- Travel and Trade. Historians believe that the rise of sailing during the 1300s helped in spreading deadly diseases around the world through rat populations carried on boats. During the state trade on the 16th and 17th century, it is believed that the Aedes aegypti was introduced to this world. This mosquito species is responsible for spreading viruses like the Zika virus, yellow fever, and dengue fever. According to Duane Gubler, a disease specialist and the former director of the division of vector-borne diseases at the CDC, humans now have modern transportation for moving animals, humans, and commodities. Along with it is the transportation of pathogens all around the world. Scientists have found that when a package and is introduced to a new place, human beings are more susceptible to the disease since their immune systems have no experience of fighting the virus or bacteria. Doctors and Health Systems are also caught off guard since it will take time before they get to know the symptoms and the treatment for the illness. This is one factor that contributed to the recent Ebola epidemic in West Africa. The Clinicians had no clue about the disease since they never managed any cases of Ebola. The world health organization also reported that no studies were conducted to treat a diagnosed patient. No government entity ever witnessed the physical, social, and economic effects that the disease brings to society.
- Urbanization. Experts regard urbanization as ” and emerging humanitarian disaster.” This is the tendency of human beings to densely populated urban environments. According to statistics, more than half of the Earth’s human population live in cities. Hence, global health researchers regard the situation as an emerging disaster. Most cities are unplanned. Now, tens of millions of people live in crowded, unhygienic conditions. This creates the perfect breeding grounds for diseases. For example, the recent issue on Zika virus outbreak in Brazil. One of the main reasons why health officials were caught off guard was because the cities of Brazil happen to be very hospitable to the virus. The mosquito that carries the Zika virus thrives among people. Scientists refer to the species as a highly domesticated mosquito that prefers to live with the human homes to lay eggs in artificial containers made by human beings such as tires, plastic cups, birdbaths, and many more.
- Pervasive Poverty. When viruses and bacteria strike weakened Health Systems, they have a greater chance to thrive and kill people. The 2014 Ebola Epidemic is a good example. Americans who are infected by the Ebola virus survived because of immediate access to treatment. People in the United States have access to kidney dialysis, IV rehydration, antibiotics, and 24-hour hospital care. Unfortunately, the outbreak in West Africa took the lives of almost 11,000 people. They have poor access to good nutrition. Plus, their healthcare is not as good as that provided in the United States.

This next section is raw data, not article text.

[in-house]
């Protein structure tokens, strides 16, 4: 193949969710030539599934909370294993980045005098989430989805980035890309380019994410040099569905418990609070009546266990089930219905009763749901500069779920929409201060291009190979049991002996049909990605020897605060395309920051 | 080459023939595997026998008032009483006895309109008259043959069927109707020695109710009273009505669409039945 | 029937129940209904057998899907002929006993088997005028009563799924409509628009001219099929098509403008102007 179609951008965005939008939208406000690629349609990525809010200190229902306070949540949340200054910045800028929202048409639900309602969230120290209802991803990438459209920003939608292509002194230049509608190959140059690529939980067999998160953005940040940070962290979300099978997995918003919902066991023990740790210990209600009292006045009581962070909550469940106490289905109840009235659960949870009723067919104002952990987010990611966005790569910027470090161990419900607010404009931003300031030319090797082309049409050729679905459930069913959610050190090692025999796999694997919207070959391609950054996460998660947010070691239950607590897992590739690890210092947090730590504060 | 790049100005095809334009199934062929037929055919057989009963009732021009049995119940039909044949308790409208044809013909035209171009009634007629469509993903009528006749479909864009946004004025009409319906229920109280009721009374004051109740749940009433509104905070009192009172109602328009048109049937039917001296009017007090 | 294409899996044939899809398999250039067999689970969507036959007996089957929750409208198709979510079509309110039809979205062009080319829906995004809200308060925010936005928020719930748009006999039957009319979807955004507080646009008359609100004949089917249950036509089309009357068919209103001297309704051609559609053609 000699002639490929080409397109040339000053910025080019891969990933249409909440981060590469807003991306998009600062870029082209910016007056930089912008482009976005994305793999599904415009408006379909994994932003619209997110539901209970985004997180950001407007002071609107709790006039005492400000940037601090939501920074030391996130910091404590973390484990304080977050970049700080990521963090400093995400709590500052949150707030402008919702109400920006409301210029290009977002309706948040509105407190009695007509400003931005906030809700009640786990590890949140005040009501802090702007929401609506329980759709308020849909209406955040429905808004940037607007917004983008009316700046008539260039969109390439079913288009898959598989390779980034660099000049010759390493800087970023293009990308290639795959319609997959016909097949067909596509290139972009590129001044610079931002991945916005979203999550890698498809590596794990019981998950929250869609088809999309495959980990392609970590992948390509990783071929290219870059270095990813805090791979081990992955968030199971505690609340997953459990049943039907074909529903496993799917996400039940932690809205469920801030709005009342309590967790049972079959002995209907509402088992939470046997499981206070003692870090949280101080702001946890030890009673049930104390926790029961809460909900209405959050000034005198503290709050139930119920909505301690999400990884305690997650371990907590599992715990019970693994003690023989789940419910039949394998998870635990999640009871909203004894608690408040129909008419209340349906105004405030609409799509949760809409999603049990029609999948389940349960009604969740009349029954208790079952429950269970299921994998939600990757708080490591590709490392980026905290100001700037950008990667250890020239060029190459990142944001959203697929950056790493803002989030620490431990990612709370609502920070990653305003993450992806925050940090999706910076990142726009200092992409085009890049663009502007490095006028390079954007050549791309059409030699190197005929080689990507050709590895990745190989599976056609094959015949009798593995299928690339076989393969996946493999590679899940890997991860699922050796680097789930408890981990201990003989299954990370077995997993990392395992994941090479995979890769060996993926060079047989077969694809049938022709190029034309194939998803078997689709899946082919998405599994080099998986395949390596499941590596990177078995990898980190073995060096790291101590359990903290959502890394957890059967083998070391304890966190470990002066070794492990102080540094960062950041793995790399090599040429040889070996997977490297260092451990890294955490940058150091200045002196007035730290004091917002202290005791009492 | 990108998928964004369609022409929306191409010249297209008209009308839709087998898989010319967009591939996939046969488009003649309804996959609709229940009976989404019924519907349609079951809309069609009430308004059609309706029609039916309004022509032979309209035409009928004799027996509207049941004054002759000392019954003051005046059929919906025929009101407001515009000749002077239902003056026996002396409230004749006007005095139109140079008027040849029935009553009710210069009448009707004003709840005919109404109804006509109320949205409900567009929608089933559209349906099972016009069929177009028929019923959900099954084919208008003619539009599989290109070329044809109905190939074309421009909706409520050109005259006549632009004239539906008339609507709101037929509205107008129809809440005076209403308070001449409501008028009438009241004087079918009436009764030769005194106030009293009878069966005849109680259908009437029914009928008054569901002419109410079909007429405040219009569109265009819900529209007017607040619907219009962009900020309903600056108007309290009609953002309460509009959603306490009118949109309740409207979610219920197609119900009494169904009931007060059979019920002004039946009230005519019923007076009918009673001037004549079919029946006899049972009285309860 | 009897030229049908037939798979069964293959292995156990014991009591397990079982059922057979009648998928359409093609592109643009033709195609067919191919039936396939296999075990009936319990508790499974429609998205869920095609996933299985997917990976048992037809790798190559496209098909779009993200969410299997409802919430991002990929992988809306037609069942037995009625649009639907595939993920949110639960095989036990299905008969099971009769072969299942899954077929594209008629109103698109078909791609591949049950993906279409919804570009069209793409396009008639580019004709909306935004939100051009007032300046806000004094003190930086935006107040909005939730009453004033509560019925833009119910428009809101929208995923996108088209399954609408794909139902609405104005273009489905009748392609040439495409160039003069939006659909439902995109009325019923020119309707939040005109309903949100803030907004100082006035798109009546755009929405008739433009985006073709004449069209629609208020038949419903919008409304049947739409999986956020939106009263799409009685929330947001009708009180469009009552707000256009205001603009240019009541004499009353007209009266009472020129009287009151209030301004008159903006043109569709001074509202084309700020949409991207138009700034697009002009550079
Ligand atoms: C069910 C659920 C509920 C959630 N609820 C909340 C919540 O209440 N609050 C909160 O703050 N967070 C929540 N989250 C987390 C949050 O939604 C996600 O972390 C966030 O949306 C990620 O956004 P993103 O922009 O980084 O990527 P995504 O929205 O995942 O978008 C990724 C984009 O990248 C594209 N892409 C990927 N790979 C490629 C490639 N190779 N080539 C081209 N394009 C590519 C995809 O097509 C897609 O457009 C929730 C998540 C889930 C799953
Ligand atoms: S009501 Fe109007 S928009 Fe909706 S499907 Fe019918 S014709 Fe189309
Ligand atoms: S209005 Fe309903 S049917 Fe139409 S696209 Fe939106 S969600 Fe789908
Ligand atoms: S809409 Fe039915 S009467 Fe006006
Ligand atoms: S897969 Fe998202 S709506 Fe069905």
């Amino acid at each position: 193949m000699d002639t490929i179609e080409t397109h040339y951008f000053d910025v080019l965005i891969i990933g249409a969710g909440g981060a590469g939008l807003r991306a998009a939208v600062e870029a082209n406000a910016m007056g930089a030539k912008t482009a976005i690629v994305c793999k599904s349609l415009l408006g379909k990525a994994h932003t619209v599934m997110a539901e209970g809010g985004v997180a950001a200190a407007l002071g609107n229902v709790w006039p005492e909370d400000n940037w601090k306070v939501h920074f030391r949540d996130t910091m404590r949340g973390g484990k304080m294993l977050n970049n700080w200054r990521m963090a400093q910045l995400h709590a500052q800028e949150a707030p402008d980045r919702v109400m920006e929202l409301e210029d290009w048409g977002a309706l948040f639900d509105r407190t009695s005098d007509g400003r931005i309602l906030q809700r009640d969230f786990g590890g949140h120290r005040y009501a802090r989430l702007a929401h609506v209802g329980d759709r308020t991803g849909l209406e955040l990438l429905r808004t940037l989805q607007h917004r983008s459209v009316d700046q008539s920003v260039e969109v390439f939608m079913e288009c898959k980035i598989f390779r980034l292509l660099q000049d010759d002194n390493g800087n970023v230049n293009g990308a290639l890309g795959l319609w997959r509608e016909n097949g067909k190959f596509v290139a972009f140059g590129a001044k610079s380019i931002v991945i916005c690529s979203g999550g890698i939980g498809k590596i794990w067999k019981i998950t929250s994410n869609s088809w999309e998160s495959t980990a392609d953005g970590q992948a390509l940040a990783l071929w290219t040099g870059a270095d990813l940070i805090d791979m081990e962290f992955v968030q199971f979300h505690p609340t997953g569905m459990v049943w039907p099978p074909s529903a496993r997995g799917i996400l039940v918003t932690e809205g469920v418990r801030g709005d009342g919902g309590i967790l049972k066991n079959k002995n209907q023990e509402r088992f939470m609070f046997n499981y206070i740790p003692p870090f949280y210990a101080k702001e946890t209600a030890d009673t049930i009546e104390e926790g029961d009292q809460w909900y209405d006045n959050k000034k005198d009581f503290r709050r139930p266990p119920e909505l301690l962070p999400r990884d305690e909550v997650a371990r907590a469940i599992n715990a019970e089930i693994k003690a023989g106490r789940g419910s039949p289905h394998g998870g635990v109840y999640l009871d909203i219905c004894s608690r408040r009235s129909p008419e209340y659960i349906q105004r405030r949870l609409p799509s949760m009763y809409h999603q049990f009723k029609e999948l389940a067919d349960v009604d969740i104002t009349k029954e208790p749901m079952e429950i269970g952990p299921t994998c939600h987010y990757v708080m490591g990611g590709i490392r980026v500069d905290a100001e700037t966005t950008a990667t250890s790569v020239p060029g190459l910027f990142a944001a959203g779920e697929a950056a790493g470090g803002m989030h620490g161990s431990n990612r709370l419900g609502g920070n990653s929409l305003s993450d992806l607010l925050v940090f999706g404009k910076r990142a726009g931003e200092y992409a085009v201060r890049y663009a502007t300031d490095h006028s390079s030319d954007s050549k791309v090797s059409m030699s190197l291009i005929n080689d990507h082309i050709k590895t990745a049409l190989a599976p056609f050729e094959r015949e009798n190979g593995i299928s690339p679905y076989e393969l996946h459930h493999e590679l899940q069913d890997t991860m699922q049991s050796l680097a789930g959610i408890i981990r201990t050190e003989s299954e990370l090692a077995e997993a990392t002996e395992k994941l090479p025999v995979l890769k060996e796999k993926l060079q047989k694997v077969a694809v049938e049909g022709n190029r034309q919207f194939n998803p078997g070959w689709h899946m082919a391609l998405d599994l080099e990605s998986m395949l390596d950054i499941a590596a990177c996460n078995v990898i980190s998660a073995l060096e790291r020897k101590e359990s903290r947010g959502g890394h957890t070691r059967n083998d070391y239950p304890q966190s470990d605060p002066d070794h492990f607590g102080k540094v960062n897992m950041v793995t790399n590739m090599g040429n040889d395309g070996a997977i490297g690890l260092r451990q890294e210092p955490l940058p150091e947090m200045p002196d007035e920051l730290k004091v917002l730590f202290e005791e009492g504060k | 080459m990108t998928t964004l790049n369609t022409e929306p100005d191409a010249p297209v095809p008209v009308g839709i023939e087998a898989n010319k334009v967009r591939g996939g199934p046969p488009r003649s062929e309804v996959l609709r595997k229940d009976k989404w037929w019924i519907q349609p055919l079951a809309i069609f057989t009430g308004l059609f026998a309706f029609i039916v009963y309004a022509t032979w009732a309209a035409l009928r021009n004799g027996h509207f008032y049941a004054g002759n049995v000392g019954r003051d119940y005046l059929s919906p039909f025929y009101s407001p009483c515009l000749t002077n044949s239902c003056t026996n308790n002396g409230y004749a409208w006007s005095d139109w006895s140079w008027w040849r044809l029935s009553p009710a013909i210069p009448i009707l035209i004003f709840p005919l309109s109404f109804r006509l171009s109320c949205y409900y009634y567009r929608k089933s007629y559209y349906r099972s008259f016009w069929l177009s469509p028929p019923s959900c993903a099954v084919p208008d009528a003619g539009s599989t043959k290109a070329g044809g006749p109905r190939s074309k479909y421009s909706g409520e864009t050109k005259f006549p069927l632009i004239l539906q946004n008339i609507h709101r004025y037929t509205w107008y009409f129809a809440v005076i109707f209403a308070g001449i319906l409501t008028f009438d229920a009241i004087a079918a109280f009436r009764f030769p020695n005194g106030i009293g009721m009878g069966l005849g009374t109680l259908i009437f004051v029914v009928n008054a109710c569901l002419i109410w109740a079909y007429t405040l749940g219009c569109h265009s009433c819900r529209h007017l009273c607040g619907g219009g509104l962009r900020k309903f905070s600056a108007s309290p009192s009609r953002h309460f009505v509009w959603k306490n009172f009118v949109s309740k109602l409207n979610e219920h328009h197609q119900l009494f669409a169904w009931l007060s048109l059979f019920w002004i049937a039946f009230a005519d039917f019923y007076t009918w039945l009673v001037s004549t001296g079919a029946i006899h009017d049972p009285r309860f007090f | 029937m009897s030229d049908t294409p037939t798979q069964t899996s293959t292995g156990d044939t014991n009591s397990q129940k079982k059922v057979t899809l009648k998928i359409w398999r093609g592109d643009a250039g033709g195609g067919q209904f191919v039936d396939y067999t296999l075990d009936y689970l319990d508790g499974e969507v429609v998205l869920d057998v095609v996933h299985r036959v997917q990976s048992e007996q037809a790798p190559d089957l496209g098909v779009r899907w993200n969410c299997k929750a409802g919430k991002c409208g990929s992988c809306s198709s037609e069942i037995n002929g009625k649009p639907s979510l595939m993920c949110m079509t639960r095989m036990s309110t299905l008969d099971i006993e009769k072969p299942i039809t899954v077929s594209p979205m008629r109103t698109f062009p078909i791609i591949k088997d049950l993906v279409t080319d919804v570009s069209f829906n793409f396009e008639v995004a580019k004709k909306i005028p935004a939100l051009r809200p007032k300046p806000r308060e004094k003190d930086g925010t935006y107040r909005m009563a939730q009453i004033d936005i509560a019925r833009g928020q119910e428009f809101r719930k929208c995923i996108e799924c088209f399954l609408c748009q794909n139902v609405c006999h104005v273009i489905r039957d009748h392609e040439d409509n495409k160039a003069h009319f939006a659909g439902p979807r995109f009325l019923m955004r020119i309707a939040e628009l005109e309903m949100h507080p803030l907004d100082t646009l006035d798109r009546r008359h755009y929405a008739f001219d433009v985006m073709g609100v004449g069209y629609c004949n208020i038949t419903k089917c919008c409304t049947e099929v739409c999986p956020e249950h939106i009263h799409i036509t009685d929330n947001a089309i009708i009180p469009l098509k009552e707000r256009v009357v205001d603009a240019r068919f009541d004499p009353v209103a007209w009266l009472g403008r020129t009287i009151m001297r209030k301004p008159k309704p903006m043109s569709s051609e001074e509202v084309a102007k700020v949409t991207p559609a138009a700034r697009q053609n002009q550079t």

- Climate Change. According to analysts, global warming is a huge factor to fuel more disease outbreaks. As of today, global temperature is 1.62 degrees Fahrenheit warmer than the 20th-century average. In June 2015, The Lancet released a report emphasizing that the implications of climate change threaten to undermine the gains in development and global health acquired during the 20th century. Because of warmer temperatures, the Aedes aegypti mosquito can transmit Zika, dengue, and chikungunya easier. Furthermore, researchers conclude that the spread of Lyme disease, cholera, and bird flu is also affected by the rise in temperature. According to one of the detectives from the CDC, the spread of vector-borne diseases will continue to accelerate as our climate continues to get warmer.
- Increased Exposure to Chemicals and Toxins. Humans have the never-ending need to discover, innovate, and improve. This means that scientists will never stop creating a stronger formula, a stronger medicine, even a stronger repellent against pests. However, this is one of the major reasons why outbreaks become more difficult to stop. Just like human beings, pests are resilient. They have the ability to adapt, adjust, and evolve with their environment. So, if scientists keep exposing pests to new and stronger products, their population grows stronger, immune to artificial and applied substances.
For these reasons, it is important to raise awareness about proper pest management programs. To protect families and households from the diseases brought by pests, each of us needs to take safe precautionary measures to avoid pest infestation.
The Need for Professional Help
Due to the growing cases of vector-borne diseases, it is best to take the necessary precautions to protect yourself and your family from getting any disease. Call for your local pest control service near Denver.
Lake Norman Pest Control has been protecting people and saving lives for more than 50 years. The company has high regard for the satisfaction and safety of people. For this reason, they do their best to eliminate and prevent the infestation of pests in households. For an affordable yet effective way to manage and control pests at home, call for Lake Norman Pest Control. Prevention is always better than cure. There is nothing better than calling for the best pest guards in your area.